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How-to

How to Machine-Embroider Lace Napkin Rings

Choose embroidery thread that coordinates or contrasts with your napkins to stitch these fancy rings.

Nov 09, 2018
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Elegant lace napkin rings can grace your dinner table through the holiday season, starting with Thanksgiving.

Lace napkin rings are quick to sew and are an easy way to add elegance to your table setting without a major overhaul. Simply import the design into your embroidery machine and push a button. You don’t have to baby-sit the machine because these snowflakes stitch out in one color on a double layer of wash-away stabilizer.

Supplies

  • Freestanding lace embroidery design (Consider the snowflake design from Criswell Embroidery & Design)
  • Wash-away stabilizer such as Aqua Mesh from OESD
  • Embroidery thread of your choice
  • Metallica needle size 12
  • Hand-sewing needle
  • Embroidery machine and the smallest hoop in which the design will fit
  • Embroidery software if you own it. Designs can be customized easily on the computer and then transferred to the machine

Choose and Prepare a Design

There is one challenge when you are embroidering freestanding lace—that’s finding a design that’s truly freestanding. If you get your designs from a company that has a reputation for digitizing good-quality, freestanding lace designs, it’s easy. I think one of the best is Criswell Embroidery & Design. Their K-Lace designs always hold together after the stabilizer is washed away. The snowflake design I used for my napkin rings was a free download.

If you find a lace design elsewhere, be sure that it’s labelled as a freestanding lace design. Even if it looks substantial, it may fall apart when you rinse away the stabilizer. Freestanding lace designs are specially digitized to include stitches that support the design, even without backing fabric.

I purchased a beautiful mesh lace edging design that looked like a great option for freestanding lace, but it was intended to be embroidered on fabric. Unfortunately, it fell apart when I soaked out the stabilizer.

The lace edging design shown here has spaces between the stitching. They are a telltale sign that the design may not hold up when the stabilizer is removed.
Sure enough, here it is after the stabilizer has soaked away. This type of design would work on a sheer background, however, to give the effect of freestanding lace.

If you fall in love with a lace design that is not intended for freestanding lace, you can  embroider on netting or organza. These fabrics can be trimmed away easily to give the appearance of freestanding lace.

To make these napkin rings, I put together a few snowflakes to make a row that I could form into a ring. I imported the snowflake design into my embroidery software—you can also arrange individual motifs into a row on the screen of your embroidery machine.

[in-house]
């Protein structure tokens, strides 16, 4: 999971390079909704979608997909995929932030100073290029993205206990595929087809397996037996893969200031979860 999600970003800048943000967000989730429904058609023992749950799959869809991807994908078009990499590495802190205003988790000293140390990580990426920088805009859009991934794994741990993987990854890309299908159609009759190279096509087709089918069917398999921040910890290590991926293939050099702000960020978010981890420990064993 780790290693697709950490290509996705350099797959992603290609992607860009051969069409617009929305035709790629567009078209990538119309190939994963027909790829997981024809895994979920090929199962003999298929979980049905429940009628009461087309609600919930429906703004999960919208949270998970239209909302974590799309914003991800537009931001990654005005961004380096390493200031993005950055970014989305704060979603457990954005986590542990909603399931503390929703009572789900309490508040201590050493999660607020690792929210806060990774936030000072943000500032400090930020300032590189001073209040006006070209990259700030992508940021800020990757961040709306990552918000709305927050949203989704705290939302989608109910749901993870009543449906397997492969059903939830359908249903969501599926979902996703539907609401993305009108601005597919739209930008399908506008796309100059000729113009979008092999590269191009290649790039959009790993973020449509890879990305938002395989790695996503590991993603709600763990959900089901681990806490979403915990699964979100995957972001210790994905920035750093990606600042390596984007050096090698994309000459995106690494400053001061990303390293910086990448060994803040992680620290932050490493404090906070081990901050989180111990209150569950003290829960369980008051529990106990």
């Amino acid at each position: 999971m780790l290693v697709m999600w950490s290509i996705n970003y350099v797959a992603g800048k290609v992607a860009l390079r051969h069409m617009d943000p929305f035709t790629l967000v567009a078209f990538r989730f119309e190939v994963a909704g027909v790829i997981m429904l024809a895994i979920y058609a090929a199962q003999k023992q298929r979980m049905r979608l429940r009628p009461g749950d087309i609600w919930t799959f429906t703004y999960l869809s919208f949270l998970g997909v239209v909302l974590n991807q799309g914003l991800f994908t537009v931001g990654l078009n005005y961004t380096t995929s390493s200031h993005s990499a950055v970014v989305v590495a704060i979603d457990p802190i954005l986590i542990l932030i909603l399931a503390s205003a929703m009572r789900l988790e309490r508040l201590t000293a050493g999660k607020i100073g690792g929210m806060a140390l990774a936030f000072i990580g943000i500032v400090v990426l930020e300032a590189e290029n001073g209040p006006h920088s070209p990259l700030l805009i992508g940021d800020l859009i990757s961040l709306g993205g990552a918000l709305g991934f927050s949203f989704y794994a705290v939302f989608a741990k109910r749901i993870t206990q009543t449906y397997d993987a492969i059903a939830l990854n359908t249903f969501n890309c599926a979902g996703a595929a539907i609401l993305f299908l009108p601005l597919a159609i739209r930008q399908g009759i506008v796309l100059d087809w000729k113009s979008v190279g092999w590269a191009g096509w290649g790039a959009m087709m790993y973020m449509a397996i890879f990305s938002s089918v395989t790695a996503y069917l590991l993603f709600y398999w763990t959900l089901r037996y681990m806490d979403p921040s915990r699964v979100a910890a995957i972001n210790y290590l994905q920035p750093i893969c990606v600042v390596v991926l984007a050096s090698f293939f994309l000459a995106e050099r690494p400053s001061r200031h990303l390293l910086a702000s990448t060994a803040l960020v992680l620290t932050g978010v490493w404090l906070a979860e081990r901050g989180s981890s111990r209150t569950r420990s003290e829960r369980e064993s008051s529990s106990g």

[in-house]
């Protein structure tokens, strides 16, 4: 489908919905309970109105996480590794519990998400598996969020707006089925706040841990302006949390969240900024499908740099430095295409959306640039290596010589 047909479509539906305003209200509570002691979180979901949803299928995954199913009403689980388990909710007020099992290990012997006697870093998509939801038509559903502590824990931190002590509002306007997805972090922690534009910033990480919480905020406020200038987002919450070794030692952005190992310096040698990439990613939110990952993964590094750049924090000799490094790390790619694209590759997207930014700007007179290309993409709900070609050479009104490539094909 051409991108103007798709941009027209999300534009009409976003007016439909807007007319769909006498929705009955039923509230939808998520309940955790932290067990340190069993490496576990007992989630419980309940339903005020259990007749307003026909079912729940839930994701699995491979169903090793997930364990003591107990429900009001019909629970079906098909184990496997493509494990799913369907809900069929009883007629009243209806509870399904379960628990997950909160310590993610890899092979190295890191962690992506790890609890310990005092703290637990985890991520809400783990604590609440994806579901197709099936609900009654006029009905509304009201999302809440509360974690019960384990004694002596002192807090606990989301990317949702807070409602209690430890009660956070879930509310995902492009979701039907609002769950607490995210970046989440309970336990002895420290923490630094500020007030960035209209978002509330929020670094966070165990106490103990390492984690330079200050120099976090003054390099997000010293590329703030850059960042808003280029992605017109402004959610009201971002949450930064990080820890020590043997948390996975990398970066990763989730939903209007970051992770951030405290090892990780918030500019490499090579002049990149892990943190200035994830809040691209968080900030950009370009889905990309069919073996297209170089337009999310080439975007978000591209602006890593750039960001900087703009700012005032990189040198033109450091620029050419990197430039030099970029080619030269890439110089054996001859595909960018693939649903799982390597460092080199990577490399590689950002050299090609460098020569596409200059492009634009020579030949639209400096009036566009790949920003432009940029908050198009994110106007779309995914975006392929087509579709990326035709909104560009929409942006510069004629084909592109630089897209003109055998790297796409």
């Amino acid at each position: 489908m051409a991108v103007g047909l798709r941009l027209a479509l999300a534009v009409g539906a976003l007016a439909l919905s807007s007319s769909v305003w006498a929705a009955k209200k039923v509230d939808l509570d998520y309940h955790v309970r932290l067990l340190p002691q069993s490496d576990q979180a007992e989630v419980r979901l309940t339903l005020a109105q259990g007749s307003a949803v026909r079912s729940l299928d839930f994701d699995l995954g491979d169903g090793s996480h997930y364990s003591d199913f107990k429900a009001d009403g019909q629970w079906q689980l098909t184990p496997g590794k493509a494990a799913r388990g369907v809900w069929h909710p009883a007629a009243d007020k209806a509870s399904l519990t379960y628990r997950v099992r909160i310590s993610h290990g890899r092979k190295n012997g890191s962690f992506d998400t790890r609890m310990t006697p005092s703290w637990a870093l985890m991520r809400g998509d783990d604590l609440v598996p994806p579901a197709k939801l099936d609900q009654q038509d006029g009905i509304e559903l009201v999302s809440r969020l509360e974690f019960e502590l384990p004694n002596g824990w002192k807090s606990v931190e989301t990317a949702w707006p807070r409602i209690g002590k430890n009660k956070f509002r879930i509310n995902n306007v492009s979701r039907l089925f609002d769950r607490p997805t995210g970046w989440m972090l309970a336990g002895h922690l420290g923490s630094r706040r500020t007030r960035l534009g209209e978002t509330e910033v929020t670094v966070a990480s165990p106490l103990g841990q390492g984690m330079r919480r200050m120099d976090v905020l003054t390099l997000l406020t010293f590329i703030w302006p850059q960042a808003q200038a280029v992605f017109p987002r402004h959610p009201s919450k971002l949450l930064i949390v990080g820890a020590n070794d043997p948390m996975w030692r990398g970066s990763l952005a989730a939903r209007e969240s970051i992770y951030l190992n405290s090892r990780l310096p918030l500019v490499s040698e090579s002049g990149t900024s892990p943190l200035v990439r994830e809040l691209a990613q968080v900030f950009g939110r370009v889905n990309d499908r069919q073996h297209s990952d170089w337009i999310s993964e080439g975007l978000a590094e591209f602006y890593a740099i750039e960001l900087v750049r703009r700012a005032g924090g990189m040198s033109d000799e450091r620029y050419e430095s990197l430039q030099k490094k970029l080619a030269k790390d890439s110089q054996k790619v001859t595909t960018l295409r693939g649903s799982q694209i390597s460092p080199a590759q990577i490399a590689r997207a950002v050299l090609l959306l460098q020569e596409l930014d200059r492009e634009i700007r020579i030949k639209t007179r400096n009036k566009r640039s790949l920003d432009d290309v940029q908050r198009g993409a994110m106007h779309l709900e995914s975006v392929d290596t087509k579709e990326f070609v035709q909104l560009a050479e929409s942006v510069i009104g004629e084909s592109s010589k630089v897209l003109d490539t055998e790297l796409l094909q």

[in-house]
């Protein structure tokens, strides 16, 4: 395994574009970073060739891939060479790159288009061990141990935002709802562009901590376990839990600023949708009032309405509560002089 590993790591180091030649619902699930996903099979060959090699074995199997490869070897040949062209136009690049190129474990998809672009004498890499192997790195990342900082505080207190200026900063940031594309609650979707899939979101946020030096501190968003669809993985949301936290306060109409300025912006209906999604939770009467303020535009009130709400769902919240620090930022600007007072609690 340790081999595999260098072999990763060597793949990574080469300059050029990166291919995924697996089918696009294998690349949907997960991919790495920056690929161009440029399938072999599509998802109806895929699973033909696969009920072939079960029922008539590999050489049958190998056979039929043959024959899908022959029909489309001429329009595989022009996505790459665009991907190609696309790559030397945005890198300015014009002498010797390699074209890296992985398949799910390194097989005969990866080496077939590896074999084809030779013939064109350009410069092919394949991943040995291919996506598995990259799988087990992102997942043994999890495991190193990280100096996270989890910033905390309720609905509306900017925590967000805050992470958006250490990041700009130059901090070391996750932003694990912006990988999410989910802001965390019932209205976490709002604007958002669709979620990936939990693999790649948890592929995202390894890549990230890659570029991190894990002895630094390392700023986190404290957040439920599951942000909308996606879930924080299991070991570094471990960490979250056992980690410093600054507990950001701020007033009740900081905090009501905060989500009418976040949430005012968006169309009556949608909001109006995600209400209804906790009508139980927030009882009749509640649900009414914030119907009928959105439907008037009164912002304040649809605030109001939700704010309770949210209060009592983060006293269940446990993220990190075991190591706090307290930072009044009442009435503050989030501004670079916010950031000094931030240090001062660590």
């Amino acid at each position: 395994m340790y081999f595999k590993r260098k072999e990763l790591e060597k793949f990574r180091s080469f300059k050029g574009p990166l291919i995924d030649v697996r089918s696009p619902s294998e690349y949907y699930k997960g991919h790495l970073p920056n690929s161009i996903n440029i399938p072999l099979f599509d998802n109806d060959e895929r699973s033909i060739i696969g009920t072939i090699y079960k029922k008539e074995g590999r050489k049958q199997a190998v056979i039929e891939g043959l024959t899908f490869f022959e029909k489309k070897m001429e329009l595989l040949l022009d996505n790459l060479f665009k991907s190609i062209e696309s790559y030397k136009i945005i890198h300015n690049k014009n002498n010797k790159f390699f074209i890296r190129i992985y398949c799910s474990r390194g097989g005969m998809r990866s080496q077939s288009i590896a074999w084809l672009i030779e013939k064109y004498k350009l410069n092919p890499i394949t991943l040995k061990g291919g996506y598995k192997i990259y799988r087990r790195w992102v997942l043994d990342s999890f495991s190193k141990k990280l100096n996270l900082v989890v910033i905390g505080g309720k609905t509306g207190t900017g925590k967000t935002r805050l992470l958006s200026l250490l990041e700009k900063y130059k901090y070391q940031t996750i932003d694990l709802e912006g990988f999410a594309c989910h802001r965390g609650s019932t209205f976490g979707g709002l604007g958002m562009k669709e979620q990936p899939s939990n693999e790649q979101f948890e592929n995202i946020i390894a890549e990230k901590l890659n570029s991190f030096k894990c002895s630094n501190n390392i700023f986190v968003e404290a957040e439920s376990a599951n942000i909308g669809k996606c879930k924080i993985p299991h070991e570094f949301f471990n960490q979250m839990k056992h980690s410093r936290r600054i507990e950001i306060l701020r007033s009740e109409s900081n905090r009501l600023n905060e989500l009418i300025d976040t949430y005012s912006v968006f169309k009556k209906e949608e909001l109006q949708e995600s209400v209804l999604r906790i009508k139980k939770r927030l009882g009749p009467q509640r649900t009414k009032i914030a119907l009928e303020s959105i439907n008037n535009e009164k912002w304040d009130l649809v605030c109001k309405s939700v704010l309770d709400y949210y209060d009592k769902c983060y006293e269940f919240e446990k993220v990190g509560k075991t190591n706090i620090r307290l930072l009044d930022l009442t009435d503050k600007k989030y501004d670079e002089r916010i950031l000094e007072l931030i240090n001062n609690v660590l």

One benefit of using embroidery software is that you can zoom in and look at the stitching up close.

Then I used the copy/paste features to link together the individual snowflakes to create a long enough rectangle to form a napkin ring. I ended up linking three snowflakes together. If you are using a different design or would like to find a rectangle ready to go, it should be 7 inches to 7 1/2 inches long.

Be sure to overlap the design enough so that the repeats hold together.

Embroider the design

1. Thread the machine and wind a bobbin with the same embroidery thread.

Use a size 12 metallica needle.

2. Hoop two layers of wash-away stabilizer such as Aqua Mesh.

Position the hoop on your machine. I was able to fit two napkin rings side by side in the hoop. Embroider the designs.

Here are the snowflakes stitched out in the hoop.

3. Neatly trim away the stabilizer.

Cut away as much stabilizer as possible around the edges of the embroidery without snipping the stitches.

Before trimming, the stitches appear tight—a good sign.

 

4. Fill a large bowl with room temperature water.

Soak the trimmed embroideries in the bowl. (Note: Avoid using hot water to quickly dissolve the stabilizer, as it can shrink the thread and distort the design.)

Let the embroidery soak for about 15 minutes. Any residue left on the surface will feel slippery. If you can feel the residue, gently agitate the design and let it soak for another 5 minutes.

5. Remove the embroideries from the water.

Allow them to dry on a clean, dry towel.

Don’t use a dark-colored towel. Lint from the towel can get stuck to the embroidery thread, making them look messy.

6. When the thread is almost dry, press the embroideries with a hot iron.

Be sure to use a press cloth.

7. Pin the ends of the snowflakes together to form a ring.

Hand-stitch the ends together using a short piece of embroidery thread to form a ring.

Go to “How to Make Cocktail and Dinner Napkins” for a step-by-step guide to sewing cloth napkins with mitered corners.

This post by Jennifer Stern was originally published in November 2008 on Craftstylish.com.

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